Need some help with concrete work

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Topic by WoodenMedic posted 04-01-2015 05:00 AM 13410 views 0 times favorited 12 replies Add to Favorites Watch
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1 post in 4930 days

04-01-2015 05:00 AM

Topic tags/keywords: question concrete outdoor space patio planning

My wife and I just had a set of twins, so our annual vacation has been put on hold for a few years. We decided to put the money we usually spend on our vacation to some home improvement work.

We have an existing patio that was poured when our house was built. It is 20’ wide by 10’ deep, and sits against the back o our house. We would like to extend it to 36’ wide and 16’ deep. Now I have never worked with concrete before so I’m a true novice. We want to save money and do some or most of the work ourselves. The biggest problem we face is we don’t know what we don’t know. I have read a little bit about it in a few home improvement books, but the 3-4 pages are not near enough to know what I need too. I guess the biggest questions I have are:

1. Can I connect the preexisting patio with a new pour wit out a seam?
2. How thick do I need to pout the concrete for outside use?
3. Is there a calculator to figure out how much concrete I need?
4. What Kind of concrete do I need? (I live in Texas and will pour this Spring.)
5. Are there other things I need to know?

Thanks for any advice that ya’ll can give.

TJ Starling

View Catspaw's profile


35 posts in 5524 days

12-05-2009 01:50 AM

1. No.
2. Standard would be 4”, but, for the size you’re talking about I’d let it go thicker (less than 6”...it’s not like you could actually dig precisely 4” deep).
3. Probably.
4. The kind they’ll bring you.
5. Yes, alot.

Where to start?....hmmm. So many things….so little time.

The big things that pop out at me are boring holes into the edge of the existing concrete and stuffing rebar in to support the joint. Next, excavate and backfill with some gravel. Excavated earth will settle. You want the concrete to rest on “untouched” earth. Technically speaking you should remove all the topsoil. Organic material compresses. Subsoil does not. Chances of anyone actually removing all the topsoil are remote. But, then I have about a foot of topsoil. You probably don’t.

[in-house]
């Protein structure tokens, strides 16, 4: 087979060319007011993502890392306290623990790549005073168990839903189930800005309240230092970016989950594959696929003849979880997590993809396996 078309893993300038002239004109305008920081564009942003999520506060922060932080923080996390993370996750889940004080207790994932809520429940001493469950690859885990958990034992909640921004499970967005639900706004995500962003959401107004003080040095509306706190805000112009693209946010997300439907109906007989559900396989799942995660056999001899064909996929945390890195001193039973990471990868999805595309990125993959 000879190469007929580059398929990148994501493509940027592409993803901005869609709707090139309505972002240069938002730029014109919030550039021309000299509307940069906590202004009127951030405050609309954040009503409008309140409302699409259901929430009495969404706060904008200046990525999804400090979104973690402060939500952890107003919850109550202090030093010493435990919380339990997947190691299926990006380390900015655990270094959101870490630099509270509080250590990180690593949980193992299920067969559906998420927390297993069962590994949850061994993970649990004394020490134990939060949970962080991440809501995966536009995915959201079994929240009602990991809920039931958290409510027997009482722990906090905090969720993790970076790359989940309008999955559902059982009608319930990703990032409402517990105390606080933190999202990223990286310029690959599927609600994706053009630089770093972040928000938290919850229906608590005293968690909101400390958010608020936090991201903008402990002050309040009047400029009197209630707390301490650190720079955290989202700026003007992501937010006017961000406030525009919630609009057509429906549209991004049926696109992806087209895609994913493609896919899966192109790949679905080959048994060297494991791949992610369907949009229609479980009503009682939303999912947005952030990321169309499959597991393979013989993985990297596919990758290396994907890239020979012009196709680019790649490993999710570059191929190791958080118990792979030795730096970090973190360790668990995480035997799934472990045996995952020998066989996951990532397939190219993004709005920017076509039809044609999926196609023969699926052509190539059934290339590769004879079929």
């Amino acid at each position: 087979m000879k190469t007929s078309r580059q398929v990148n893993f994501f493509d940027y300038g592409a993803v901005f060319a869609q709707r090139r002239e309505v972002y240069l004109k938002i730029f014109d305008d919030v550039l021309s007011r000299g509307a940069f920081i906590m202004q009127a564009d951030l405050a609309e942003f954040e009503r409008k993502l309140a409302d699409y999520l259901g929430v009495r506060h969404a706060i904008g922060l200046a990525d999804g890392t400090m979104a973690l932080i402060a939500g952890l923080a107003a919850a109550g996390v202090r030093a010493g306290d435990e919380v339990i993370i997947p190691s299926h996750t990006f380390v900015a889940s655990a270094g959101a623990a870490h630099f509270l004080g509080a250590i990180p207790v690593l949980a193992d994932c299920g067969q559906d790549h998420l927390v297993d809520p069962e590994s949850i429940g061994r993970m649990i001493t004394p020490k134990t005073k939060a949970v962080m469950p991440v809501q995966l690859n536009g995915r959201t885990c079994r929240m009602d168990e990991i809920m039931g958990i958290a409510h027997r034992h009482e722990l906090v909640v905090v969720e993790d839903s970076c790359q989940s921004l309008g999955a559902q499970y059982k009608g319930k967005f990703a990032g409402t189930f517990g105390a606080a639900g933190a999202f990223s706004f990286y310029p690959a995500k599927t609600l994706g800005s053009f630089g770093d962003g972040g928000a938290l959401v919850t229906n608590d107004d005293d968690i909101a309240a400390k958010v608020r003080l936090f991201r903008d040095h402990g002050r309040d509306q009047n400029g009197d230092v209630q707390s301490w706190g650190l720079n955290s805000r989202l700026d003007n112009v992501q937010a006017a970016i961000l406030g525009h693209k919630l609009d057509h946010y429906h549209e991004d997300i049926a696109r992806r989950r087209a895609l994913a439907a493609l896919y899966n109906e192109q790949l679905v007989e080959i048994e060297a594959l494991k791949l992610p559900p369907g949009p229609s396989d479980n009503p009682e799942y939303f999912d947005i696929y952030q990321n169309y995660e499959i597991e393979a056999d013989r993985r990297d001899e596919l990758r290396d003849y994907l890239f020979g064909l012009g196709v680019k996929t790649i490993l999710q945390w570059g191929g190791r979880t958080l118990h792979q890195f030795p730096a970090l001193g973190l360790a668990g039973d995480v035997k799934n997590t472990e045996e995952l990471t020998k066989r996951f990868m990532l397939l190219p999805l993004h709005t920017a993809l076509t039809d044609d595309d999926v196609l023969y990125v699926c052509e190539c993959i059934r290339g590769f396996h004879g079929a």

To calculate, you figure 1 square foot, 4” thick, is 1/3 of a cubic foot. 1 yard is 27 cubic feet. So, I measure what I need to pour in square feet, then divide by 3 to get the cubic feet then divide by 27…..or you could divide by 3×27 (81). You’re at a little over 4.6 yds (and don’t ask them to deliver 4.6 yds…..make it five or better.)

I tend to find an “additional” project to put any excess concrete in….a step, stoop, drainage tile opening or something and have it ready for the pour so I don’t waste the excess.

You’ll need the right tools. A darby, mag float, steel trowel, edger. Not all totally necessary, but, helpful.

Wow, I don’t want you to be discouraged, but, my brain is flooded with items. I’ll be thinking on this some more.

-- arborial reconfiguration specialist

View Pie's profile


5 posts in 4931 days

12-06-2009 03:51 AM

Like most new projects, you learn from your mistakes. You don’t want to learn from doing this wrong. I would find someone locally who has done this before and ask for some help. I poured a small 12×8 by 4” thick and I had help from someone who has done this before and I am glad I did. You could probably rent a machine to dig the area and save some money (maybe). In the long run, it might be easier to hire someone to do it. But money is always an issue, so of course it is your call.

I knoiw, lots of help I am but just my 2 cents worth.

View a1Jim's profile


160 posts in 4988 days

12-24-2009 11:49 PM

to late to help

-- a-1contractor.com

View Dan Lyke's profile

Dan Lyke

331 posts in 5540 days

04-29-2015 10:55 PM

1. On my 19×16 slab for my workshop, the guy who poured it for me told me to put a seam down the middle of it, even though it’s reinforced by monster grade beams (it supports a living roof, so is engineered to survive anything), because concrete moves and it’s better to control where it cracks. So, yeah, you don’t want to do it as a single piece, and you can’t join seamlessly anyway.

2. I’m a “do everything myself” sort of person, except for plumbing drains, and exposed concrete pours. I would totally look to outsourcing much of this with a local contractor.

3. volume is depth times width times height, the hard part is getting your units right. If you go with a 4” slab, 4” is .33333…’, so (3616-2010)*.333333…, so 125.3 cubic feet, or just under 4.7 cubic yards. About half a truck load, depending on your supplier’s trucks…

4. I’d call your local concrete place and ask.

5. Seriously: surfacing concrete requires some specialized tools, and takes some skill, and experience helps too. By the time you buy the tools necessary to make it look good, you’re in the price range of just hiring someone to do it. I hired my neighbor to do the pour of my workshop slab for me, and am super glad I didn’t do it myself.

-- Dan Lyke, Petaluma California, http://www.flutterby.net/

View dbray45's profile


157 posts in 3335 days

05-04-2015 11:30 AM

You really need rebar, hardware cloth – something to hold the cement together. Cement by its self will crumble.

-- Love woodworking and fixing most anything

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